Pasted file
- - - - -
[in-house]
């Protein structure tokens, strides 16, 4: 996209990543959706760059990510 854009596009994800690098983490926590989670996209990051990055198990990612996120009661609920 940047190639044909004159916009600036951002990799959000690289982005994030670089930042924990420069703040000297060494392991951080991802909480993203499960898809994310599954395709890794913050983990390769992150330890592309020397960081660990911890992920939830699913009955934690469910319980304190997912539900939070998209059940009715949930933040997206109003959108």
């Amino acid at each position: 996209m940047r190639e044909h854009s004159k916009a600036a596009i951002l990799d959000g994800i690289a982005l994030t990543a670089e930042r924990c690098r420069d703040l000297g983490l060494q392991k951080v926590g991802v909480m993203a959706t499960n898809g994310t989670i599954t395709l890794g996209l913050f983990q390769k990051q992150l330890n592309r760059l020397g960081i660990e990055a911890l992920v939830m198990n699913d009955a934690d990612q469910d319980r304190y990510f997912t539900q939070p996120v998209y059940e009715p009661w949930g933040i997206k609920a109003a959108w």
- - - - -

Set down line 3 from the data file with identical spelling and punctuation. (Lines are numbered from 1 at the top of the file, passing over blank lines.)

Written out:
């Amino acid at each position: 996209m940047r190639e044909h854009s004159k916009a600036a596009i951002l990799d959000g994800i690289a982005l994030t990543a670089e930042r924990c690098r420069d703040l000297g983490l060494q392991k951080v926590g991802v909480m993203a959706t499960n898809g994310t989670i599954t395709l890794g996209l913050f983990q390769k990051q992150l330890n592309r760059l020397g960081i660990e990055a911890l992920v939830m198990n699913d009955a934690d990612q469910d319980r304190y990510f997912t539900q939070p996120v998209y059940e009715p009661w949930g933040i997206k609920a109003a959108w």